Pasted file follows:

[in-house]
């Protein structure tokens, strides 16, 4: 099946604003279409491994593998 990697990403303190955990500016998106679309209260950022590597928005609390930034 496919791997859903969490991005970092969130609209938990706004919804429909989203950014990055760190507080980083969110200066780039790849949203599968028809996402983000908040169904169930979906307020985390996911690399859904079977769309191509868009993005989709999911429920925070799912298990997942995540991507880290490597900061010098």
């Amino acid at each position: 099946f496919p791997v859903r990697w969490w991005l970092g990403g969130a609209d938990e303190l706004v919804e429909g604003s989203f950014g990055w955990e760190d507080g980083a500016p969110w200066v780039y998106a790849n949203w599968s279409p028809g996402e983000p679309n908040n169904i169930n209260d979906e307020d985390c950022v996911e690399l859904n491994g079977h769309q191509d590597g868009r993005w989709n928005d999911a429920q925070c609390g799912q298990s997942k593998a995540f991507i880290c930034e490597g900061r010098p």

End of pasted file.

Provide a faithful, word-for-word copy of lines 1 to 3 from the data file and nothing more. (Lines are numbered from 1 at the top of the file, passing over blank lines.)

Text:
[in-house]
């Protein structure tokens, strides 16, 4: 099946604003279409491994593998 990697990403303190955990500016998106679309209260950022590597928005609390930034 496919791997859903969490991005970092969130609209938990706004919804429909989203950014990055760190507080980083969110200066780039790849949203599968028809996402983000908040169904169930979906307020985390996911690399859904079977769309191509868009993005989709999911429920925070799912298990997942995540991507880290490597900061010098």
């Amino acid at each position: 099946f496919p791997v859903r990697w969490w991005l970092g990403g969130a609209d938990e303190l706004v919804e429909g604003s989203f950014g990055w955990e760190d507080g980083a500016p969110w200066v780039y998106a790849n949203w599968s279409p028809g996402e983000p679309n908040n169904i169930n209260d979906e307020d985390c950022v996911e690399l859904n491994g079977h769309q191509d590597g868009r993005w989709n928005d999911a429920q925070c609390g799912q298990s997942k593998a995540f991507i880290c930034e490597g900061r010098p």